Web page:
It's a sacrament for a reason

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It's a sacrament for a reason

We can all vividly recall the moment we found out that Santa Claus doesn’t actually exist (I’m sincerely hoping that this isn’t that moment). In my case, only about 90 seconds elapsed between when my parents took my skeptical older brother into the bathroom to answer his barrage of questions and when he busted down the door to tell me this staggering existential news. Christmas became an entirely different holiday after this unwanted shove into adulthood. Rather than hearing the faint jingle of Santa’s sleigh as I lay my head on the pillow that Christmas Eve night, I heard my parents polishing off “Santa’s” milk and cookies and rummaging through the closets for presents left to wrap. Not to say that the fun of the holidays vanished completely on that day, but my wide-eyed bewilderment and unconditional faith never came down the chimney again after that year.

Even if they are hard to remember sometimes, there are privileges to being an adult. We can choose what we wear, what we eat, and best of all, what we drink. If you open your world to wine, you may find yourself in wide-eyed bewilderment once again. Instead of feeling spine-tingling pleasure from seeing piles of colorfully-wrapped packages under the tree on Christmas morning, get it from a browse through a wine shop, caressing the labels of different bottles, imagining what enchantment lay within their contents.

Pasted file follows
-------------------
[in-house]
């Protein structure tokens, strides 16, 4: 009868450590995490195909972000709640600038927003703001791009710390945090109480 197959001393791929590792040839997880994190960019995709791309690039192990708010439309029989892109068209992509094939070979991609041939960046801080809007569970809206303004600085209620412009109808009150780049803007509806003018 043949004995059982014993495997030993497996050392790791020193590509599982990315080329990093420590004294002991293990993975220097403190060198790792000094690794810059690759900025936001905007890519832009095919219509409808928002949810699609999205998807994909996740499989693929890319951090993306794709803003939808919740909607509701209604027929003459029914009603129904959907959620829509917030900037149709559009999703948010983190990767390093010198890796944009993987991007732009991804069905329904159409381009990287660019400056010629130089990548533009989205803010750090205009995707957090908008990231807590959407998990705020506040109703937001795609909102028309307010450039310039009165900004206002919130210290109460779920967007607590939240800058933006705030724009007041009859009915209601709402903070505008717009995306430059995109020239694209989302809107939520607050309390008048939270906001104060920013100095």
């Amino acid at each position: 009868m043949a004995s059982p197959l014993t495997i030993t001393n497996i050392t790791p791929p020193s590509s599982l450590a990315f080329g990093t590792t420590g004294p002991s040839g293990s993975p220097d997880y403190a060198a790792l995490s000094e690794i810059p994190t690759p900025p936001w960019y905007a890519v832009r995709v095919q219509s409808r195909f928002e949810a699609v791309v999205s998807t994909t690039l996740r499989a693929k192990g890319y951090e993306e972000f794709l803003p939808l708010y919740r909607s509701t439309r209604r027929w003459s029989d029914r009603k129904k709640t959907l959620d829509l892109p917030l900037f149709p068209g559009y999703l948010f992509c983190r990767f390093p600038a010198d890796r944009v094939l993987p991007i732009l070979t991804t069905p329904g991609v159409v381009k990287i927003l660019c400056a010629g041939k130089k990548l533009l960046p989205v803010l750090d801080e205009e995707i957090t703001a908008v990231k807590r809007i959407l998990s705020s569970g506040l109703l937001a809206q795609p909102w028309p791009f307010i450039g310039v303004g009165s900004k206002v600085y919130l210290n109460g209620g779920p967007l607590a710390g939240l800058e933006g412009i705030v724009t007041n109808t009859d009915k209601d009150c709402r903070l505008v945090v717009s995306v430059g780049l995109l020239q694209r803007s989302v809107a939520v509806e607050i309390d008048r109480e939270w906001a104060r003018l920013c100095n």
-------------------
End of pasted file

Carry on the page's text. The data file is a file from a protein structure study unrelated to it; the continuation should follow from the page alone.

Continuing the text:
Just like at Christmas when you hear your favorite carols, see homes aglow with twinkly lights, smell wreaths and trees, taste warm gingerbread, and feel snowflakes landing on your head, let wine awaken all five of your senses. Hear the “glug-glug” of its first pour, see its colorful glint in your glass, smell its heady confluence of aromas, taste its complex layers as it slides around your mouth, and feel the effects of its alcohol gently creep over you.

Too often wine’s reputation of erudition and sophistication paralyzes new drinkers into over-analyzing it and thinking about wine without feeling it. Human nature is to crave answers. What does this wine taste like? What year should I drink it? What score did it get in Wine Spectator? Answers mean certainty and certainty means power (or the illusion of power, in some cases). To me, answers are the death of wine. It is a complex drink with a simple purpose—enjoyment. People who want to endlessly debate the blacks and whites of wine don’t interest me. A good wine speaks in shades of gray. A good wine leaves questions unanswered. A good wine leaves beauty and mystery and magic in life.

This holiday, let wine recapture your childlike wonderment in the world again. Open a bottle you’ve been saving or buy a bottle to enjoy with family or friends. A good wine is alive. A good wine changes in the bottle and in the glass. A good wine laughs in the face of scores. A good wine is unforgettable. A good wine is proof that miracles do happen. A good wine will make a believer out of you. Whichever bottle you choose to open, close your eyes, and smell and taste it mindfully. Embrace the moment, let the wine’s warmth envelop you, and you may just hear Santa’s sleigh in the distance again.

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